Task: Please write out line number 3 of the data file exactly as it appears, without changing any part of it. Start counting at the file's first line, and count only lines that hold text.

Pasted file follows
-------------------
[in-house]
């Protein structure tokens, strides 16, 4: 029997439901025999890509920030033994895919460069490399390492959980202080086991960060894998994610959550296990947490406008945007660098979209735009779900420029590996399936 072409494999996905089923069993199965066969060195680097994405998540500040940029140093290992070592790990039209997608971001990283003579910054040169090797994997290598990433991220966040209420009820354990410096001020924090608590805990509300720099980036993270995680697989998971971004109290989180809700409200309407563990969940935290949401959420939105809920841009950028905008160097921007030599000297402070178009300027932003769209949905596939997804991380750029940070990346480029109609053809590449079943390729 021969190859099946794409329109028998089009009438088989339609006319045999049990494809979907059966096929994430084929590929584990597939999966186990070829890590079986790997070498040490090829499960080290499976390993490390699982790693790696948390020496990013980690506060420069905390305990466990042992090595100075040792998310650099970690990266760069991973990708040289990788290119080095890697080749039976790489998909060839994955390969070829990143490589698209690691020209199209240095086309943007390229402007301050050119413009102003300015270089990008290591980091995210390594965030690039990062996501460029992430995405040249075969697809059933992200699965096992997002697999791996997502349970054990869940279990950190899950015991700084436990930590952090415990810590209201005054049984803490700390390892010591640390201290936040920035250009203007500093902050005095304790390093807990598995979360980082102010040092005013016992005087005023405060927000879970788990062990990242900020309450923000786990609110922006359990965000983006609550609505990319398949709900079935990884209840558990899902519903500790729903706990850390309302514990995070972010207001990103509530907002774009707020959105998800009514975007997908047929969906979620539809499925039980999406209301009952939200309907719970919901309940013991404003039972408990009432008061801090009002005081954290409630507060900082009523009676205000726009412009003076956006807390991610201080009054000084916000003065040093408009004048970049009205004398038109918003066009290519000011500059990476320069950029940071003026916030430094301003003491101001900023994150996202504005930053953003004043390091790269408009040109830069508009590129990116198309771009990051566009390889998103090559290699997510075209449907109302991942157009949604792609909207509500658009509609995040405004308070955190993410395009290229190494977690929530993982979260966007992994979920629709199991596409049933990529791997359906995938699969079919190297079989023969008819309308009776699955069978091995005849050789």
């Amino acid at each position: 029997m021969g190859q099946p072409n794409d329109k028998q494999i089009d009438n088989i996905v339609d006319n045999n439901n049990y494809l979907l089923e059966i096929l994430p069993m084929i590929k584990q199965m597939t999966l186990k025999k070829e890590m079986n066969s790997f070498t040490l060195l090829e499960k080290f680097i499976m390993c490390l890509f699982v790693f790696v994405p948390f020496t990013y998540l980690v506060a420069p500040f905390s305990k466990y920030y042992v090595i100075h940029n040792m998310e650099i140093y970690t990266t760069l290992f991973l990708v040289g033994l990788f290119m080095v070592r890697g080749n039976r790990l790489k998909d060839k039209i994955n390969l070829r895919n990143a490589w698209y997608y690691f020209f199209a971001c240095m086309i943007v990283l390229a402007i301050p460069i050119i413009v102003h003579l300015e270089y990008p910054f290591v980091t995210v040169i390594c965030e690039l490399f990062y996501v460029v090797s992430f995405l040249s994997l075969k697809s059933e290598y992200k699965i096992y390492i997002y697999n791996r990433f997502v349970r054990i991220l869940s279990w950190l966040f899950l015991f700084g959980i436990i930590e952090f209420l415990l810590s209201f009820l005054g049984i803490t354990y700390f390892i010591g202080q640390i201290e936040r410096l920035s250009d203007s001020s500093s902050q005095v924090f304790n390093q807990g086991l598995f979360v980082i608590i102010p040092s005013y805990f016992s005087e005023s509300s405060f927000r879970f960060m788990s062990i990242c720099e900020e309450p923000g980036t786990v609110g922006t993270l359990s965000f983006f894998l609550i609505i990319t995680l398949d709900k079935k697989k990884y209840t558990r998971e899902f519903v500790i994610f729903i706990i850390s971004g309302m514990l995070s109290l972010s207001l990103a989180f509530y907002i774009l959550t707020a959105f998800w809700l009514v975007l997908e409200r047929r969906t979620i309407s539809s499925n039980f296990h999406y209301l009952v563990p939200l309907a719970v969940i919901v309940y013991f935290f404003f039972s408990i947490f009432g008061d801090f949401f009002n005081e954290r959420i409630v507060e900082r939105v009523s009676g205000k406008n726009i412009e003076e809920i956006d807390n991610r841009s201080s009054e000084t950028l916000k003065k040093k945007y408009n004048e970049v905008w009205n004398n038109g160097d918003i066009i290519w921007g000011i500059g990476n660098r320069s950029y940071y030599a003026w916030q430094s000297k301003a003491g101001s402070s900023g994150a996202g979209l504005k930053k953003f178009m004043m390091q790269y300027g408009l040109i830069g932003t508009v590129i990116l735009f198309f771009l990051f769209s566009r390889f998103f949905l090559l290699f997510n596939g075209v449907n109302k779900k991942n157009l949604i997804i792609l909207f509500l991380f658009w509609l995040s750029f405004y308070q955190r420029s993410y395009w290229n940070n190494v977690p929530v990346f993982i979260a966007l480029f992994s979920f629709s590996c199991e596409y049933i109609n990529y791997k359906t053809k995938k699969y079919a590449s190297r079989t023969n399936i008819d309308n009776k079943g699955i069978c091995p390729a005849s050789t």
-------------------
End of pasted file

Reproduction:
């Amino acid at each position: 029997m021969g190859q099946p072409n794409d329109k028998q494999i089009d009438n088989i996905v339609d006319n045999n439901n049990y494809l979907l089923e059966i096929l994430p069993m084929i590929k584990q199965m597939t999966l186990k025999k070829e890590m079986n066969s790997f070498t040490l060195l090829e499960k080290f680097i499976m390993c490390l890509f699982v790693f790696v994405p948390f020496t990013y998540l980690v506060a420069p500040f905390s305990k466990y920030y042992v090595i100075h940029n040792m998310e650099i140093y970690t990266t760069l290992f991973l990708v040289g033994l990788f290119m080095v070592r890697g080749n039976r790990l790489k998909d060839k039209i994955n390969l070829r895919n990143a490589w698209y997608y690691f020209f199209a971001c240095m086309i943007v990283l390229a402007i301050p460069i050119i413009v102003h003579l300015e270089y990008p910054f290591v980091t995210v040169i390594c965030e690039l490399f990062y996501v460029v090797s992430f995405l040249s994997l075969k697809s059933e290598y992200k699965i096992y390492i997002y697999n791996r990433f997502v349970r054990i991220l869940s279990w950190l966040f899950l015991f700084g959980i436990i930590e952090f209420l415990l810590s209201f009820l005054g049984i803490t354990y700390f390892i010591g202080q640390i201290e936040r410096l920035s250009d203007s001020s500093s902050q005095v924090f304790n390093q807990g086991l598995f979360v980082i608590i102010p040092s005013y805990f016992s005087e005023s509300s405060f927000r879970f960060m788990s062990i990242c720099e900020e309450p923000g980036t786990v609110g922006t993270l359990s965000f983006f894998l609550i609505i990319t995680l398949d709900k079935k697989k990884y209840t558990r998971e899902f519903v500790i994610f729903i706990i850390s971004g309302m514990l995070s109290l972010s207001l990103a989180f509530y907002i774009l959550t707020a959105f998800w809700l009514v975007l997908e409200r047929r969906t979620i309407s539809s499925n039980f296990h999406y209301l009952v563990p939200l309907a719970v969940i919901v309940y013991f935290f404003f039972s408990i947490f009432g008061d801090f949401f009002n005081e954290r959420i409630v507060e900082r939105v009523s009676g205000k406008n726009i412009e003076e809920i956006d807390n991610r841009s201080s009054e000084t950028l916000k003065k040093k945007y408009n004048e970049v905008w009205n004398n038109g160097d918003i066009i290519w921007g000011i500059g990476n660098r320069s950029y940071y030599a003026w916030q430094s000297k301003a003491g101001s402070s900023g994150a996202g979209l504005k930053k953003f178009m004043m390091q790269y300027g408009l040109i830069g932003t508009v590129i990116l735009f198309f771009l990051f769209s566009r390889f998103f949905l090559l290699f997510n596939g075209v449907n109302k779900k991942n157009l949604i997804i792609l909207f509500l991380f658009w509609l995040s750029f405004y308070q955190r420029s993410y395009w290229n940070n190494v977690p929530v990346f993982i979260a966007l480029f992994s979920f629709s590996c199991e596409y049933i109609n990529y791997k359906t053809k995938k699969y079919a590449s190297r079989t023969n399936i008819d309308n009776k079943g699955i069978c091995p390729a005849s050789t």